As we celebrate this Day, let us reflect on it as a day to celebrate the liberation of over 800,000 enslaved Africans and their descendants in parts of Africa, the Caribbean, South America, and Canada. A day to celebrate the strength and tenacity of the Black people of Canada. It is a day that commemorates the Slavery Abolishment Act of 1833 which ended slavery in the British Empire on August 1, 1834, and brought about freedom.


We at CACD celebrate this day as a reminder of the continuing struggle faced by the People of African Descent. CACD will continue to promote diverse heritage, multicultural, interfaith, and providing everyone with the chance to engage fully in Canadian society.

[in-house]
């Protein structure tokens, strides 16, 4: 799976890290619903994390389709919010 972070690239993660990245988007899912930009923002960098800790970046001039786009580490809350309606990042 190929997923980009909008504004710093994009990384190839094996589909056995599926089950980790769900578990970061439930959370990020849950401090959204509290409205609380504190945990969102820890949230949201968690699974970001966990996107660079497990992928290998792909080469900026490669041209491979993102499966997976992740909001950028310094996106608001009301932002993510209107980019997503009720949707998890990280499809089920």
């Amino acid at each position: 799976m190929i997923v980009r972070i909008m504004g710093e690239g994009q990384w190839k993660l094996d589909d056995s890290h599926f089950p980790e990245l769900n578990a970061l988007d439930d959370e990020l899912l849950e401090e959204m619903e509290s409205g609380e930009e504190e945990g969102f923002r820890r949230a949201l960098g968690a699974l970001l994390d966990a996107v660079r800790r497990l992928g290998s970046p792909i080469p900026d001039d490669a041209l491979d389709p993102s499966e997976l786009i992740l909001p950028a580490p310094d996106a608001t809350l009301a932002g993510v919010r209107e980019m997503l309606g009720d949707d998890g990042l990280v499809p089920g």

As pointed out by Prime Minister, Justin Trudeau, “the legacy of anti-Black racism is still prevalent today, entrenched in our institutions, policies, and practices. Canada’s history of enslavement, racial segregation, and marginalization of people of African descent is a part of Canadian history that is often forgotten, functionally normalizing institutional and systemic forms of racism, or rendering them invisible.”


So let us continue our fight against anti-Black racism, racial discrimination, and other related intolerance faced by People of African Descent in Canada.